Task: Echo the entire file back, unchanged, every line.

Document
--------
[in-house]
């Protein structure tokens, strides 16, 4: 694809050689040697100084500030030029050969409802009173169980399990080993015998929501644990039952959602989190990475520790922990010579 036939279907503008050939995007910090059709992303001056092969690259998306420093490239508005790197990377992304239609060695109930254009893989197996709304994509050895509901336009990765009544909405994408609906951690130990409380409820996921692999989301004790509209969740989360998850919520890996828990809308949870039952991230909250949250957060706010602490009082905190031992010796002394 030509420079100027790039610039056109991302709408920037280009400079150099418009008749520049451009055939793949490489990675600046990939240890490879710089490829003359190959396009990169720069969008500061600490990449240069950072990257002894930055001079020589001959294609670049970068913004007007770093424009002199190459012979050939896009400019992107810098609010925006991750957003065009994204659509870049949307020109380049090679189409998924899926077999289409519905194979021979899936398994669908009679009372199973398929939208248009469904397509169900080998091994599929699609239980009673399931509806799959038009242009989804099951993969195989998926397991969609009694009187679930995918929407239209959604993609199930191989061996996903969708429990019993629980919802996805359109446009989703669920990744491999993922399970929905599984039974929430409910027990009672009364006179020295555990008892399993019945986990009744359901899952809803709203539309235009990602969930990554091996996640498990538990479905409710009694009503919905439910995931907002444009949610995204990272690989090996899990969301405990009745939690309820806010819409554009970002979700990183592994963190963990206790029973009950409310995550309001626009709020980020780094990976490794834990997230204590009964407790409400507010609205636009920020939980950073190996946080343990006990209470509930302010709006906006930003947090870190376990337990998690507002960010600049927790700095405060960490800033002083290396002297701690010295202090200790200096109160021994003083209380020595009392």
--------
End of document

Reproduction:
[in-house]
């Protein structure tokens, strides 16, 4: 694809050689040697100084500030030029050969409802009173169980399990080993015998929501644990039952959602989190990475520790922990010579 036939279907503008050939995007910090059709992303001056092969690259998306420093490239508005790197990377992304239609060695109930254009893989197996709304994509050895509901336009990765009544909405994408609906951690130990409380409820996921692999989301004790509209969740989360998850919520890996828990809308949870039952991230909250949250957060706010602490009082905190031992010796002394 030509420079100027790039610039056109991302709408920037280009400079150099418009008749520049451009055939793949490489990675600046990939240890490879710089490829003359190959396009990169720069969008500061600490990449240069950072990257002894930055001079020589001959294609670049970068913004007007770093424009002199190459012979050939896009400019992107810098609010925006991750957003065009994204659509870049949307020109380049090679189409998924899926077999289409519905194979021979899936398994669908009679009372199973398929939208248009469904397509169900080998091994599929699609239980009673399931509806799959038009242009989804099951993969195989998926397991969609009694009187679930995918929407239209959604993609199930191989061996996903969708429990019993629980919802996805359109446009989703669920990744491999993922399970929905599984039974929430409910027990009672009364006179020295555990008892399993019945986990009744359901899952809803709203539309235009990602969930990554091996996640498990538990479905409710009694009503919905439910995931907002444009949610995204990272690989090996899990969301405990009745939690309820806010819409554009970002979700990183592994963190963990206790029973009950409310995550309001626009709020980020780094990976490794834990997230204590009964407790409400507010609205636009920020939980950073190996946080343990006990209470509930302010709006906006930003947090870190376990337990998690507002960010600049927790700095405060960490800033002083290396002297701690010295202090200790200096109160021994003083209380020595009392």